The UK is now on the path to post-COVID freedom but there’s still quite a way to travel until the journey’s end.  In other words, most people can still expect to spend quite a bit of time indoors.  If that sounds like you, here are seven tips to save money and help you put the time to good use by improving your finances.

Clear out your food stocks

Take a lesson from commercial kitchens and create an inventory of your food stocks.  This may sound excessive at first.  After a while, however, you’ll see how much it pays off.  Food waste is bad for your pocket and bad for the planet.  Commit to using up what you have (or just throwing it out) and then shopping mindfully.

As a bonus tip, remember that dried, canned and frozen goods have the same nutrients as fresh ones.  They may not be as good if eaten raw/uncooked but they’re generally fine for cooking and baking.

Buy a soda maker

Soda makers, also known as fizzy water makers, add bubbles to regular water and, hence, to flavoured water.  Making your own fizzy water can be a lot more economical than buying either fizzy water or fizzy drinks.  As a bonus, you control the ingredients so you can make them a lot healthier too.  You’ll also be helping to reduce plastic waste.

Make sure your contact details are up-to-date

Even in the third decade of the 21st century, companies will still routinely send important information out by snail mail.  Missing these letters can be expensive and that’s before you consider the risk of someone intercepting them.  Double-check that all your contact details are up-to-date everywhere.

Note when your contracts are due to end

Check all your contracts from utilities to mobile phones and entertainment services.  Make a note of when any lock-in period comes to an end.  Then schedule in time to research the best new deal.  While you’re about it, see if you have any subscriptions running you could cancel now without missing them.

Review your insurance cover

Have a think about whether there are any insurance policies you don’t have but probably should.  If you think you can’t afford them then try looking on the internet for alternatives.  For example, if you can’t afford full pet insurance, you might still be able to afford a care plan at your local vet’s.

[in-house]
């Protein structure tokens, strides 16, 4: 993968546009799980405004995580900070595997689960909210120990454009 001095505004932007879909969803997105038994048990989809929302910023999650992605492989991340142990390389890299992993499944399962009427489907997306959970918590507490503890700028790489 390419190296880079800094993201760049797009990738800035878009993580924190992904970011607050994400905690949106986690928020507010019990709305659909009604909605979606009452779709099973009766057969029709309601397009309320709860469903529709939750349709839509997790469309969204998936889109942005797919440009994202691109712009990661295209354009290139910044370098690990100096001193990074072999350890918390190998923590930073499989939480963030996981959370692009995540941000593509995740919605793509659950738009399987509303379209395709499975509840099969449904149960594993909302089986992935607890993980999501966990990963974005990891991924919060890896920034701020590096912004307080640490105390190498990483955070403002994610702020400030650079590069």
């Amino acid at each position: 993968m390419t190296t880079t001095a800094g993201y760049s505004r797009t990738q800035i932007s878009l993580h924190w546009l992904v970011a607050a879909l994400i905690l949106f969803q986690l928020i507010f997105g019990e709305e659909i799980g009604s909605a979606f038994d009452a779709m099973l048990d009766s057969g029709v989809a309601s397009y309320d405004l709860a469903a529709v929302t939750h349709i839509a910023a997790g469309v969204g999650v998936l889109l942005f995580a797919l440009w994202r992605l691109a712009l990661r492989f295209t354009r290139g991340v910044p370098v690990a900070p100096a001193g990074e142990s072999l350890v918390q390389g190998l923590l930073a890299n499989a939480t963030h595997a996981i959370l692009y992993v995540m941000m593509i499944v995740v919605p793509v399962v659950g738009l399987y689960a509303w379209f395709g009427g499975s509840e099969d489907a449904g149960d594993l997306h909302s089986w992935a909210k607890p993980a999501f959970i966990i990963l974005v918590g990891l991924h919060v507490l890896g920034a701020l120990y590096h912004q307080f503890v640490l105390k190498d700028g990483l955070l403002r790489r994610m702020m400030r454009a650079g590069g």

Check your credit records

You should be doing this periodically anyway but if you haven’t been able to find the time then now is good.  While you’re about this, check and see if you have any open credit lines you don’t use (e.g. old credit/store cards) and close them properly.

Similarly, if you have credit lines with small balances try to pay them off as quickly as you can and close them properly.  Boosting your credit score is always good and can help you in all kinds of ways.

Find your pension(s)

If you’ve had more than one job, the chances are that you’ve had more than one pension.  You’re going to need to track them down sooner or later, so it might as well be sooner.  If you’ve been in defined contributions schemes, then you might want to consider consolidating them.

You should obviously do your own research before making any final decisions.  As a rule of thumb, however, the fewer pension pots you have, the easier it is to manage them.  If, therefore, you have a few mini-pension pots from various short-term jobs, it might be sensible to consolidate them.

By contrast, if you’ve only been in a few schemes and are happy with them, then it might be just as well to leave them as they are.  Just make sure that you keep your contact details up to date so you can be informed of any changes.

For debt advice, please contact us

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